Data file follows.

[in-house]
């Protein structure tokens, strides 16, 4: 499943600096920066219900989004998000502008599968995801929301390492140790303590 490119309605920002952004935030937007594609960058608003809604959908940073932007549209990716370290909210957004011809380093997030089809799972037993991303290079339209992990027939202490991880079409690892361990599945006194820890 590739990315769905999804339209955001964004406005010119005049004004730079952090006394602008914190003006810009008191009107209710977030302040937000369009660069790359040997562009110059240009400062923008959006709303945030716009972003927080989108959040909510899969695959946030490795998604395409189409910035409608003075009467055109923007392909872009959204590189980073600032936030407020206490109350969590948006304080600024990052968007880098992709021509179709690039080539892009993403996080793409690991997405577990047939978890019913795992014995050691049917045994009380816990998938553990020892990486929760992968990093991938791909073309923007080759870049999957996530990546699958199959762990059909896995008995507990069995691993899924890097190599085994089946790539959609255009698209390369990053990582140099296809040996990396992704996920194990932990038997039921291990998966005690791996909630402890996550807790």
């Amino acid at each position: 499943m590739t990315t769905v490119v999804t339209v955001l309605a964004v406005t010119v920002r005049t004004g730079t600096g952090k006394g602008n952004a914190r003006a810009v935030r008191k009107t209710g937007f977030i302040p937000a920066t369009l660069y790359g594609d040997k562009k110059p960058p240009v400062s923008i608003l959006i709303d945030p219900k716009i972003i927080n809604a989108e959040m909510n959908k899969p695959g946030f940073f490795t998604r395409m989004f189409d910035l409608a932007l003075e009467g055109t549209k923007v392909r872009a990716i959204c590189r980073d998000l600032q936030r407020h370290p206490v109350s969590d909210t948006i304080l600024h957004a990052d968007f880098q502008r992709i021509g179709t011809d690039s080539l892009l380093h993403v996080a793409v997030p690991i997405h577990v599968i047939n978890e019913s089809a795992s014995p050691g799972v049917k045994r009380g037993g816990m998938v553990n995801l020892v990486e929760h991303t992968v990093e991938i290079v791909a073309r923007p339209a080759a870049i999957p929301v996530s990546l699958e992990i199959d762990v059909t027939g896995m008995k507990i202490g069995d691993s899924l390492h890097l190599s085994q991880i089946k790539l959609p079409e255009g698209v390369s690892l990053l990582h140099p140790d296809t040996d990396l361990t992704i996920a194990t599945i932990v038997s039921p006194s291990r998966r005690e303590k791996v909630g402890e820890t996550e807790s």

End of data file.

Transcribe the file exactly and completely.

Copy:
[in-house]
């Protein structure tokens, strides 16, 4: 499943600096920066219900989004998000502008599968995801929301390492140790303590 490119309605920002952004935030937007594609960058608003809604959908940073932007549209990716370290909210957004011809380093997030089809799972037993991303290079339209992990027939202490991880079409690892361990599945006194820890 590739990315769905999804339209955001964004406005010119005049004004730079952090006394602008914190003006810009008191009107209710977030302040937000369009660069790359040997562009110059240009400062923008959006709303945030716009972003927080989108959040909510899969695959946030490795998604395409189409910035409608003075009467055109923007392909872009959204590189980073600032936030407020206490109350969590948006304080600024990052968007880098992709021509179709690039080539892009993403996080793409690991997405577990047939978890019913795992014995050691049917045994009380816990998938553990020892990486929760992968990093991938791909073309923007080759870049999957996530990546699958199959762990059909896995008995507990069995691993899924890097190599085994089946790539959609255009698209390369990053990582140099296809040996990396992704996920194990932990038997039921291990998966005690791996909630402890996550807790």
């Amino acid at each position: 499943m590739t990315t769905v490119v999804t339209v955001l309605a964004v406005t010119v920002r005049t004004g730079t600096g952090k006394g602008n952004a914190r003006a810009v935030r008191k009107t209710g937007f977030i302040p937000a920066t369009l660069y790359g594609d040997k562009k110059p960058p240009v400062s923008i608003l959006i709303d945030p219900k716009i972003i927080n809604a989108e959040m909510n959908k899969p695959g946030f940073f490795t998604r395409m989004f189409d910035l409608a932007l003075e009467g055109t549209k923007v392909r872009a990716i959204c590189r980073d998000l600032q936030r407020h370290p206490v109350s969590d909210t948006i304080l600024h957004a990052d968007f880098q502008r992709i021509g179709t011809d690039s080539l892009l380093h993403v996080a793409v997030p690991i997405h577990v599968i047939n978890e019913s089809a795992s014995p050691g799972v049917k045994r009380g037993g816990m998938v553990n995801l020892v990486e929760h991303t992968v990093e991938i290079v791909a073309r923007p339209a080759a870049i999957p929301v996530s990546l699958e992990i199959d762990v059909t027939g896995m008995k507990i202490g069995d691993s899924l390492h890097l190599s085994q991880i089946k790539l959609p079409e255009g698209v390369s690892l990053l990582h140099p140790d296809t040996d990396l361990t992704i996920a194990t599945i932990v038997s039921p006194s291990r998966r005690e303590k791996v909630g402890e820890t996550e807790s």